Treatment for early kidney cancer
Early kidney cancer (stage 1 or 2) is localised. That means the cancer is found in the kidney only. The main treatment for early kidney cancer is surgery. Less often, thermal ablation, cryotherapy and stereotactic body radiation therapy are used. Sometimes the best approach for early kidney cancer is to watch the cancer over time (active surveillance).
Learn more about:
- Making treatment decisions
- Preparing for treatment
- Active surveillance
- Other treatments
- Treatment for advanced kidney cancer
Preparing for treatment
Talk with your doctors about whether you need to do anything to prepare for treatment and help your recovery.
They may suggest that you exercise, eat a healthy diet or drink less alcohol. You may also find it helpful to talk to a counsellor about how you are feeling.
If you smoke, you will be encouraged to stop. Research shows that quitting smoking before surgery reduces the chance of complications. To work out a plan for quitting, talk to your doctor or call the Quitline on 13 7848.
Preparing for treatment in this way – called prehabilitation – may improve your strength, help you cope with treatment side effects and improve the results of treatment.
Your doctor may suggest monitoring the cancer closely rather than starting treatment. This approach is known as active surveillance. The aim is to maintain kidney function and avoid unnecessary treatment, while looking for changes that mean treatment should start.
Active surveillance may be suggested if the tumour is less than 4 cm in size. It might also be an option if you are not well enough for surgery and the tumours are small, or if you are older.
Active surveillance involves having regular ultrasounds or CT scans. If these imaging tests suggest that the tumour has grown, you may be offered active treatment (usually surgery). Ask your doctor how often you need check-ups.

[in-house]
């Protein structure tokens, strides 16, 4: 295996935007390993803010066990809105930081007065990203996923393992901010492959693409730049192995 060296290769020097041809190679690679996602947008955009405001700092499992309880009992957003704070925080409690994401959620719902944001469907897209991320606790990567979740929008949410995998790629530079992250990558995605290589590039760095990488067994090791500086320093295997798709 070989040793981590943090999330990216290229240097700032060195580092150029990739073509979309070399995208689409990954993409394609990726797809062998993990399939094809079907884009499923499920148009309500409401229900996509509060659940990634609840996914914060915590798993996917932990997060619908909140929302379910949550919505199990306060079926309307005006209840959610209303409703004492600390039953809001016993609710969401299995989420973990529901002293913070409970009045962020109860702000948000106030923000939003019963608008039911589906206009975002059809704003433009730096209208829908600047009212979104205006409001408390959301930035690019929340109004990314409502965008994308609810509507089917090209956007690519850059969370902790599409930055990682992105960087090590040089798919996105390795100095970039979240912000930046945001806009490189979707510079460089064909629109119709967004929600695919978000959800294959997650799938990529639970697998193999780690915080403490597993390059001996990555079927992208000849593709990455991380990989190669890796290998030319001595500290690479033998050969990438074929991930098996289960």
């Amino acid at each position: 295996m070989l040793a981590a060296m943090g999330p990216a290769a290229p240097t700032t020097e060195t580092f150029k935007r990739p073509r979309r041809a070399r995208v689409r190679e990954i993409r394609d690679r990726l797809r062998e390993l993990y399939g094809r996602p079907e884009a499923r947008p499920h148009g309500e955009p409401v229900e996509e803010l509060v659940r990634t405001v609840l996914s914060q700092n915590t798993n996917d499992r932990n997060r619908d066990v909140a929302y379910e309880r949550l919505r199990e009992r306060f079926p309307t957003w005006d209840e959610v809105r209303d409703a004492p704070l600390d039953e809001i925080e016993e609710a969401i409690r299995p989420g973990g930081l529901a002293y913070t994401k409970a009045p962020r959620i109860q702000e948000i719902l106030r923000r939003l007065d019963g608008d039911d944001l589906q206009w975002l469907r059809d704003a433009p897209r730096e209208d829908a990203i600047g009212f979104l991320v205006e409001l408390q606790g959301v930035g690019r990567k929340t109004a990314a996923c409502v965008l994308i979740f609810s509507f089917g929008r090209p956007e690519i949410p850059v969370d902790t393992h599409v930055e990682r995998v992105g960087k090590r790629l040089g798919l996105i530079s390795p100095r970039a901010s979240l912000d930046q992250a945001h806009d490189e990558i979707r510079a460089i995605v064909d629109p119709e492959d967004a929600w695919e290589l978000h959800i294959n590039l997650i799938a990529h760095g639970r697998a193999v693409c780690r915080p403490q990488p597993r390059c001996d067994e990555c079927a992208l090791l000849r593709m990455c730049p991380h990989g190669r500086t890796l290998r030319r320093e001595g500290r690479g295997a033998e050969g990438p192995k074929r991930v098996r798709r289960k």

Choosing active surveillance avoids treatment side effects, but you might feel anxious about having a cancer diagnosis without active treatment. Talk to your doctors about ways to manage any worries.
Podcast: Making Treatment Decisions
Dr Alarick Picardo, Urologist, Fiona Stanley Hospital, WA; Heidi Castleden, Consumer; Donna Clifford, Urology Nurse Practitioner, Royal Adelaide Hospital, SA; Mike Kingsley, Consumer; Prof Paul De Souza, Medical Oncologist and Professor of Medicine, Nepean Cancer Care Centre, The University of Sydney, NSW; Prof Declan Murphy, Urologist and Director of Genitourinary Oncology, Peter MacCallum Cancer Centre, VIC; Caitriona Nienaber, 13 11 20 Consultant, Cancer Council WA; Luke O’Connor, Urology Nurse, Royal Brisbane and Women’s Hospital, QLD; A/Prof Shankar Siva, Radiation Oncologist and Cancer Council Victoria Colebatch Fellow, Peter MacCallum Cancer Centre, VIC; A/Prof Homi Zargar, Uro-Oncologist and Robotic Surgeon, Western Health and Royal Melbourne Hospital, VIC.
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